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Study: Potency after prostate cancer varies widely
Jerry Hardy, 57, of Detroit had nerve-sparing surgery for prostate cancer in 2000 and lost sexual function. It took three years of trying different pills and injections before he decided on a penile implant, which has worked for him and his wife. He’s not sure whether having a better prediction method for future sexual function would have meant anything to him _ even with all he’s been through.
“The most important thing was to cure the cancer. Then we would deal with the side effects later,” Hardy said. “If you’re not alive, you don’t have to worry about sex.”
Jonathon Alsop, 54, of Boston was diagnosed with prostate cancer last year. His surgeon, study co-author Sanda, used early data from the study to tell Alsop there was a 70 percent chance he would keep his good sexual function after nerve-sparing surgery. That number was reassuring, Alsop said, and he was convinced surgery was the best choice for him for medical reasons. Now, nine months after treatment, his sexual function is returning, but isn’t yet back to where it was.
“I’m feeling good about where I’m headed,” Alsop said. “Let’s just be frank. It’s an important issue. … My advice to any couple would be to think and act like young lovers, and explore what works for you and what doesn’t,” Alsop said.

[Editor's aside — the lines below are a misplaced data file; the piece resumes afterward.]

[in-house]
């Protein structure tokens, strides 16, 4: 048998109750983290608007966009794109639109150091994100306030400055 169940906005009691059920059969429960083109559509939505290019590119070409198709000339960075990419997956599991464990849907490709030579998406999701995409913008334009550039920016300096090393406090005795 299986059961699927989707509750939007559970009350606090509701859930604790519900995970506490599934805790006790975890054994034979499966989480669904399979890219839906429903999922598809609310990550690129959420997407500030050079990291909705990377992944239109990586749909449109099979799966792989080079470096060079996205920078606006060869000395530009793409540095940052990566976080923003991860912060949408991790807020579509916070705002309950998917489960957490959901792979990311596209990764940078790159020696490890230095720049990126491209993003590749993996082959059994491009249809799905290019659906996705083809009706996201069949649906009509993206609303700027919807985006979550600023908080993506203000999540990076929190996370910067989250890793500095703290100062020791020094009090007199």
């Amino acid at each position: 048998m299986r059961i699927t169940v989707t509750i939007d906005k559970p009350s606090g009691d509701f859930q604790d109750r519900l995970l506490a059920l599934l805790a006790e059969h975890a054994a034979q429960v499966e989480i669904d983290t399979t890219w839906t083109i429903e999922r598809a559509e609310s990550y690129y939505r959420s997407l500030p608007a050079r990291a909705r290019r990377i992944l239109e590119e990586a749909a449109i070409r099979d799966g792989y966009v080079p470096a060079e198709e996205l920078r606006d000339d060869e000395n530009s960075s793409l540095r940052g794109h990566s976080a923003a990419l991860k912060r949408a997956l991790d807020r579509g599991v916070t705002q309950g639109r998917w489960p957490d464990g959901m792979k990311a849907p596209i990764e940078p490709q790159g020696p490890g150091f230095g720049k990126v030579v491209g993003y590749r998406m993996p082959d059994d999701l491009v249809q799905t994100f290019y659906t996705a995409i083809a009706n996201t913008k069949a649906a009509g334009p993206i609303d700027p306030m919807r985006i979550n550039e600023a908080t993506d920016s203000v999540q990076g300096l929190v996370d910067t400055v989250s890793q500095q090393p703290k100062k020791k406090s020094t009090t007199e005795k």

The researchers followed the men for two years after treatment.
In the men who were potent before treatment, 52 percent reported problems with erections two years after treatment. That included 60 percent of the men who had their prostates removed, 42 percent who had regular radiation and 37 percent of the men who had radioactive seeds, also called brachytherapy.
The study was done from 2003 through 2006, a time when laparoscopic surgery, with small incisions and often performed robotically, was less common than it is today.
Dr. Michael Barry of Massachusetts General Hospital in Boston and president of the Foundation for Informed Medical Decision Making said it’s not clear yet whether the newer surgical technique is better or worse for sexual function.
“This paper gives us one piece of the puzzle,” said Barry, who wrote an accompanying editorial. “It doesn’t address what are my chances with problems of incontinence? Or what are my chances of dying of prostate cancer for these different treatments? A patient would want to synthesize all that information to figure out what to do.”
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